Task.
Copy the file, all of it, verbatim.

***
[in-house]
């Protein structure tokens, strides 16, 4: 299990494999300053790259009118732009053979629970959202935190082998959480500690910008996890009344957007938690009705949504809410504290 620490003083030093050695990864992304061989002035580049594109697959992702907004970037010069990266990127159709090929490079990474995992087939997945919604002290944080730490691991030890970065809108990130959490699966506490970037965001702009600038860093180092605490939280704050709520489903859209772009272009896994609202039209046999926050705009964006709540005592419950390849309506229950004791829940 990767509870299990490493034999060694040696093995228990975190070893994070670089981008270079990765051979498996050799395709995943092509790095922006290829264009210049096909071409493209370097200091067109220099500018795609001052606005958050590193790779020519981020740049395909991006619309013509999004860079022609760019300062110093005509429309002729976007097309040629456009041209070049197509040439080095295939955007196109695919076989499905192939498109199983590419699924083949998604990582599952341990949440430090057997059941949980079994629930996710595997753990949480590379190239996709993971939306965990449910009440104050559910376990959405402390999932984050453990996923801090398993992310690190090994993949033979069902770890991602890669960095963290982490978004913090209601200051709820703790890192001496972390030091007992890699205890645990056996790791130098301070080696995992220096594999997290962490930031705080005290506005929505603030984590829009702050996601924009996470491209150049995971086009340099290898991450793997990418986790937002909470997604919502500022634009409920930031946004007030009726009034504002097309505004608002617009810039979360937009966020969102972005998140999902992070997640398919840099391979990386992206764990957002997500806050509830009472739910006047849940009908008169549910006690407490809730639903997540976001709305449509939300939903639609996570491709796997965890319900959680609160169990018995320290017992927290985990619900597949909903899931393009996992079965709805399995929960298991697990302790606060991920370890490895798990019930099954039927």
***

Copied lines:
[in-house]
């Protein structure tokens, strides 16, 4: 299990494999300053790259009118732009053979629970959202935190082998959480500690910008996890009344957007938690009705949504809410504290 620490003083030093050695990864992304061989002035580049594109697959992702907004970037010069990266990127159709090929490079990474995992087939997945919604002290944080730490691991030890970065809108990130959490699966506490970037965001702009600038860093180092605490939280704050709520489903859209772009272009896994609202039209046999926050705009964006709540005592419950390849309506229950004791829940 990767509870299990490493034999060694040696093995228990975190070893994070670089981008270079990765051979498996050799395709995943092509790095922006290829264009210049096909071409493209370097200091067109220099500018795609001052606005958050590193790779020519981020740049395909991006619309013509999004860079022609760019300062110093005509429309002729976007097309040629456009041209070049197509040439080095295939955007196109695919076989499905192939498109199983590419699924083949998604990582599952341990949440430090057997059941949980079994629930996710595997753990949480590379190239996709993971939306965990449910009440104050559910376990959405402390999932984050453990996923801090398993992310690190090994993949033979069902770890991602890669960095963290982490978004913090209601200051709820703790890192001496972390030091007992890699205890645990056996790791130098301070080696995992220096594999997290962490930031705080005290506005929505603030984590829009702050996601924009996470491209150049995971086009340099290898991450793997990418986790937002909470997604919502500022634009409920930031946004007030009726009034504002097309505004608002617009810039979360937009966020969102972005998140999902992070997640398919840099391979990386992206764990957002997500806050509830009472739910006047849940009908008169549910006690407490809730639903997540976001709305449509939300939903639609996570491709796997965890319900959680609160169990018995320290017992927290985990619900597949909903899931393009996992079965709805399995929960298991697990302790606060991920370890490895798990019930099954039927």